Attributional Style in Schizotypy as a Reflection of Paranoia and Grandiosity

Research output: ThesisDoctoral Thesis

2 Downloads (Pure)


Paranoia can be defined as the unrealistic mistrust of other people, and encompasses beliefs about being disliked, criticised, deceived, betrayed, conspired against and harmed by others. Paranoid beliefs that become clinically distressing or disruptive are known as persecutory delusions, and are a common symptom of schizophrenia. Grandiose beliefs, in which one overestimates one’s importance, abilities, and achievements, can also become delusional in schizophrenia.

Some researchers think that an excessive tendency to blame other people for their negative events can protect self-esteem but lead to paranoia. In support of this, studies have shown that patients with persecutory delusions have heightened tendencies (1) to take more responsibility for positive than negative events (the ‘self-serving bias’) and (2) to blame other people, rather than chance or circumstance, for negative events (the ‘personalising bias’). However, it is unclear whether these biases of attributional style are associated with paranoia in the general population.

The thesis addressed this issue in two ways. Firstly, it examined whether existing studies supported a relationship between attributional biases and non-clinical paranoia. Secondly, it presented an original experimental study of whether attributional biases are associated with high levels of schizophrenia-like features (‘schizotypy’) in the general population, and with non-clinical persecutory and grandiose beliefs.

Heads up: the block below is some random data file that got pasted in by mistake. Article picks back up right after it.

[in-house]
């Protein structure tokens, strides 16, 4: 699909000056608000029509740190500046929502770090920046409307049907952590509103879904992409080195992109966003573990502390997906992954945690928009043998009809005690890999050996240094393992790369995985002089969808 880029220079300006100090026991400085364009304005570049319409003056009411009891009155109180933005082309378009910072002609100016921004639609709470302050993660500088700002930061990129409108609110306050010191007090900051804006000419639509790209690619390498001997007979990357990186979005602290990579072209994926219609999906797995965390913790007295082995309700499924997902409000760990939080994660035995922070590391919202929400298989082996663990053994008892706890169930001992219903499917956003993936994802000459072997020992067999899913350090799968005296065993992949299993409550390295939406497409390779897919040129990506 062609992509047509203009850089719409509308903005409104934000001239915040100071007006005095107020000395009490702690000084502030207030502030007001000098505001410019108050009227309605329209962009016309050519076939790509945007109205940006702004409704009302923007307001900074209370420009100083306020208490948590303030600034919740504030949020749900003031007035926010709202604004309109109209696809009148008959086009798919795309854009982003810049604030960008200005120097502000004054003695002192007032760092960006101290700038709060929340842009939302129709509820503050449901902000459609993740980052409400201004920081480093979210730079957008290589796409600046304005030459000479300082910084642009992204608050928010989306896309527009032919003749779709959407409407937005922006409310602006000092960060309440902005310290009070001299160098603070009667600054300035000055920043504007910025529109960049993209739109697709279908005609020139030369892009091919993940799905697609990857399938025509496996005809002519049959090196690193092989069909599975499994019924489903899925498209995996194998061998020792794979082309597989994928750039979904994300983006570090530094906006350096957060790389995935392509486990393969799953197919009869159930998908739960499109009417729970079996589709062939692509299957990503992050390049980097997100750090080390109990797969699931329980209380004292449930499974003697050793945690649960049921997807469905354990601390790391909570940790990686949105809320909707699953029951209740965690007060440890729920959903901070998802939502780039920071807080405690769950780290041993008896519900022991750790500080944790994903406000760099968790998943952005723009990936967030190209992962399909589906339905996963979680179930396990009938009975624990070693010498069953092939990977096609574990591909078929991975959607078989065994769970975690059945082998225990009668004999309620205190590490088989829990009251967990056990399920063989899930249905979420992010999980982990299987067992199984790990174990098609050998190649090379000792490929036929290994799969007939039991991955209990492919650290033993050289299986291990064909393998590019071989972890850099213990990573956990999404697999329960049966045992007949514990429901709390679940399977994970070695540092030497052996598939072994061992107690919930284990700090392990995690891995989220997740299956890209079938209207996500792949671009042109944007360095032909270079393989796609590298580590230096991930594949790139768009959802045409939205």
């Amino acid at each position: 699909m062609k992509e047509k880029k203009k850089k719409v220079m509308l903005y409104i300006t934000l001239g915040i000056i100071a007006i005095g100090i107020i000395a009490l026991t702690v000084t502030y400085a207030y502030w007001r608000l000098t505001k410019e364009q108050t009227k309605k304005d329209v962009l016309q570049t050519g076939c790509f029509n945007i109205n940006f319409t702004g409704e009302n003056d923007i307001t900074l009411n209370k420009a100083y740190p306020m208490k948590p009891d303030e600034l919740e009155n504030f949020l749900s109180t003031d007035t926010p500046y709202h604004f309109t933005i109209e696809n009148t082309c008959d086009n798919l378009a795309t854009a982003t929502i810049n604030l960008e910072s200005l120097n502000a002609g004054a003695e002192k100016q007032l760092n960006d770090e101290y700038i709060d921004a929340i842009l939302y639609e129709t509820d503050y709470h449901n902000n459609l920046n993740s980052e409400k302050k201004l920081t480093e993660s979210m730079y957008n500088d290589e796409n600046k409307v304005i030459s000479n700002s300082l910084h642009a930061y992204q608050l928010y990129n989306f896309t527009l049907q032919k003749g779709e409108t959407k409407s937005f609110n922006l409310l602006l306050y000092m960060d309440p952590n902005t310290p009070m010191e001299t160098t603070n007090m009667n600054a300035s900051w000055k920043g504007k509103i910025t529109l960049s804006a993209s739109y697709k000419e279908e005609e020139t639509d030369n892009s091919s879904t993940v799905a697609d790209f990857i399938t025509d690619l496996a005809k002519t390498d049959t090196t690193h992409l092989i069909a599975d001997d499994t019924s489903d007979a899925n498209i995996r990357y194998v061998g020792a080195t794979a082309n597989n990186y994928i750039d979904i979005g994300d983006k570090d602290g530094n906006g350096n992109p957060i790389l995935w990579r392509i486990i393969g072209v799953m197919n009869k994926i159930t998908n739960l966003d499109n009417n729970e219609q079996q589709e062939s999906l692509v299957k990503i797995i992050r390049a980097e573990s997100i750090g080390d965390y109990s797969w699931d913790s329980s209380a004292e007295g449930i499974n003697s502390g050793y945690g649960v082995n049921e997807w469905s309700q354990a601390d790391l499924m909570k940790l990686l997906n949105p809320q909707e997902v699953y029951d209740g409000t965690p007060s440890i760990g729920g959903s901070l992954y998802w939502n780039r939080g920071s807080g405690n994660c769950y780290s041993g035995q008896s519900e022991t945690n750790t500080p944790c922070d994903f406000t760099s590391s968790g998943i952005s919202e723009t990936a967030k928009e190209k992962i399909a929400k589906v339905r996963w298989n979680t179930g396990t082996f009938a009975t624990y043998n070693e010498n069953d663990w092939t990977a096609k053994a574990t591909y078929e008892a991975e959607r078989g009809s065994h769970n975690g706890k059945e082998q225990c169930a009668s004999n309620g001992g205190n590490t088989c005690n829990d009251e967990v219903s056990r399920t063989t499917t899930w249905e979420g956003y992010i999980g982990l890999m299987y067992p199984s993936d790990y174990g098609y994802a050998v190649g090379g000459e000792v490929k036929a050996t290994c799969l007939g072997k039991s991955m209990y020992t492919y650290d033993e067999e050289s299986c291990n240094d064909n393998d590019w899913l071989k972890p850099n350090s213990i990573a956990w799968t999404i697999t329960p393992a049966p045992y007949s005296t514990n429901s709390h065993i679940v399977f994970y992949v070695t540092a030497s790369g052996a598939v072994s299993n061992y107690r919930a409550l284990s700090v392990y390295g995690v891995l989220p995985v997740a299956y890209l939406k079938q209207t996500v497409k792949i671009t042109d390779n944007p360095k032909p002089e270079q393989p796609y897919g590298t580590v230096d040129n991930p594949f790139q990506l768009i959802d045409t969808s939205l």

Literature Review
The literature review found that existing studies were generally unable to find a significant association between attributional biases and paranoia in the general population. Problems were noted with the way attributional biases were measured in most studies that did find relationships with non-clinical paranoia. Only one study showed good evidence that non-clinical individuals with a very high level of paranoia have a heightened tendency to blame other people, rather than oneself, for negative events (the ‘other-person blaming bias’).

Existing studies consistently showed that paranoia in the general population is linked with a tendency to interpret other people’s ambiguous actions as being hostile. However, it was argued that this tendency is not a type of attributional bias, despite being referred to as such by some researchers.

Experimental Study
Self-serving, personalising and other-person blaming biases were measured in 80 university students. 38 had high schizotypy and 42 had low schizotypy, and they scored in the top and bottom 15% (respectively) of 369 students who were screened for schizotypy. The groups were similar in age, gender, nationality, cultural background, education and intelligence, but the high schizotypy group had higher depression, anxiety and stress.

The high schizotypy group had a significantly lower (rather than higher) self-serving bias than the low schizotypy group, a difference that became nearly-significant when level of depression was taken into account. There were no significant differences in personalising and other-person blaming biases between the two groups.

Higher personalising bias was significantly related to higher levels of suspiciousness, paranoia, persecutory belief and grandiose belief in the high schizotypy group only. There was mixed evidence that these relationships were related to lower consideration of situational factors in general when making external attributions.